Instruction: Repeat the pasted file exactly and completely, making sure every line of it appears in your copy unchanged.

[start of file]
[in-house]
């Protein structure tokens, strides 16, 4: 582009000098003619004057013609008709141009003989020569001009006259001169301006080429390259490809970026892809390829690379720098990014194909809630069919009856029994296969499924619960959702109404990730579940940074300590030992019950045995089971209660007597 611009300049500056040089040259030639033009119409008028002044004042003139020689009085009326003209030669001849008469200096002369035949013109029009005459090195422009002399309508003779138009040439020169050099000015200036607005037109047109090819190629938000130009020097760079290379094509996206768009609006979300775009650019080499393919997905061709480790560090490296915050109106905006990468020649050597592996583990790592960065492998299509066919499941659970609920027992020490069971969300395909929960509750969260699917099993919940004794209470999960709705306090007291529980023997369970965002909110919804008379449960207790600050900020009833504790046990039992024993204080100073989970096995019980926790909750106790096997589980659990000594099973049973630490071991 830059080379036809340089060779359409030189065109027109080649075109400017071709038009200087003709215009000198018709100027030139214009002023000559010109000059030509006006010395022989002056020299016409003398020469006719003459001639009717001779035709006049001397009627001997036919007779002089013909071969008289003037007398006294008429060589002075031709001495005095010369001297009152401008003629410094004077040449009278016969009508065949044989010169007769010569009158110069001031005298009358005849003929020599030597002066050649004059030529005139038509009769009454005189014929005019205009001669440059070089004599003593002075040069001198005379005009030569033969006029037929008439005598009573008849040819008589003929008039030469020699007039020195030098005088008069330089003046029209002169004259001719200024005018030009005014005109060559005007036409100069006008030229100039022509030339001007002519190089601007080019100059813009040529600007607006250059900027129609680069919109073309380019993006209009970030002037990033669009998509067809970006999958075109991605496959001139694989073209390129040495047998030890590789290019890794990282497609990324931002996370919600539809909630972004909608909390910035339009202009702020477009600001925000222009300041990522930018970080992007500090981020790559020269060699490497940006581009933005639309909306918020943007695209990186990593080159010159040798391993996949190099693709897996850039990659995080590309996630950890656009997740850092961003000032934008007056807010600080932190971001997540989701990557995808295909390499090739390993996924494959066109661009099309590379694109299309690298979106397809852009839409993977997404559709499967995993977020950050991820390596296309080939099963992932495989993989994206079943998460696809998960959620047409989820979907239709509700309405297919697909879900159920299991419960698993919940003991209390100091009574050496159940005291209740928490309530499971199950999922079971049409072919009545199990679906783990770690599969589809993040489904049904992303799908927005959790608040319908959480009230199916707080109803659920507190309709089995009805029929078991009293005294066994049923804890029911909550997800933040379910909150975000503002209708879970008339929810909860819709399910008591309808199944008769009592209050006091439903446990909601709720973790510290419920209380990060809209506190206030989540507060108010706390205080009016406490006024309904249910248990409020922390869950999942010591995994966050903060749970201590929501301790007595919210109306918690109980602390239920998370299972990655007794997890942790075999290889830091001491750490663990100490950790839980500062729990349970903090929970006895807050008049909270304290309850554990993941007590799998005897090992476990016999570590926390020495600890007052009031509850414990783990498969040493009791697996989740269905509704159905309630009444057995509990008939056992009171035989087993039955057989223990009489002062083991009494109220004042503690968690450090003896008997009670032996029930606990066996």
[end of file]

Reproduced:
[in-house]
């Protein structure tokens, strides 16, 4: 582009000098003619004057013609008709141009003989020569001009006259001169301006080429390259490809970026892809390829690379720098990014194909809630069919009856029994296969499924619960959702109404990730579940940074300590030992019950045995089971209660007597 611009300049500056040089040259030639033009119409008028002044004042003139020689009085009326003209030669001849008469200096002369035949013109029009005459090195422009002399309508003779138009040439020169050099000015200036607005037109047109090819190629938000130009020097760079290379094509996206768009609006979300775009650019080499393919997905061709480790560090490296915050109106905006990468020649050597592996583990790592960065492998299509066919499941659970609920027992020490069971969300395909929960509750969260699917099993919940004794209470999960709705306090007291529980023997369970965002909110919804008379449960207790600050900020009833504790046990039992024993204080100073989970096995019980926790909750106790096997589980659990000594099973049973630490071991 830059080379036809340089060779359409030189065109027109080649075109400017071709038009200087003709215009000198018709100027030139214009002023000559010109000059030509006006010395022989002056020299016409003398020469006719003459001639009717001779035709006049001397009627001997036919007779002089013909071969008289003037007398006294008429060589002075031709001495005095010369001297009152401008003629410094004077040449009278016969009508065949044989010169007769010569009158110069001031005298009358005849003929020599030597002066050649004059030529005139038509009769009454005189014929005019205009001669440059070089004599003593002075040069001198005379005009030569033969006029037929008439005598009573008849040819008589003929008039030469020699007039020195030098005088008069330089003046029209002169004259001719200024005018030009005014005109060559005007036409100069006008030229100039022509030339001007002519190089601007080019100059813009040529600007607006250059900027129609680069919109073309380019993006209009970030002037990033669009998509067809970006999958075109991605496959001139694989073209390129040495047998030890590789290019890794990282497609990324931002996370919600539809909630972004909608909390910035339009202009702020477009600001925000222009300041990522930018970080992007500090981020790559020269060699490497940006581009933005639309909306918020943007695209990186990593080159010159040798391993996949190099693709897996850039990659995080590309996630950890656009997740850092961003000032934008007056807010600080932190971001997540989701990557995808295909390499090739390993996924494959066109661009099309590379694109299309690298979106397809852009839409993977997404559709499967995993977020950050991820390596296309080939099963992932495989993989994206079943998460696809998960959620047409989820979907239709509700309405297919697909879900159920299991419960698993919940003991209390100091009574050496159940005291209740928490309530499971199950999922079971049409072919009545199990679906783990770690599969589809993040489904049904992303799908927005959790608040319908959480009230199916707080109803659920507190309709089995009805029929078991009293005294066994049923804890029911909550997800933040379910909150975000503002209708879970008339929810909860819709399910008591309808199944008769009592209050006091439903446990909601709720973790510290419920209380990060809209506190206030989540507060108010706390205080009016406490006024309904249910248990409020922390869950999942010591995994966050903060749970201590929501301790007595919210109306918690109980602390239920998370299972990655007794997890942790075999290889830091001491750490663990100490950790839980500062729990349970903090929970006895807050008049909270304290309850554990993941007590799998005897090992476990016999570590926390020495600890007052009031509850414990783990498969040493009791697996989740269905509704159905309630009444057995509990008939056992009171035989087993039955057989223990009489002062083991009494109220004042503690968690450090003896008997009670032996029930606990066996």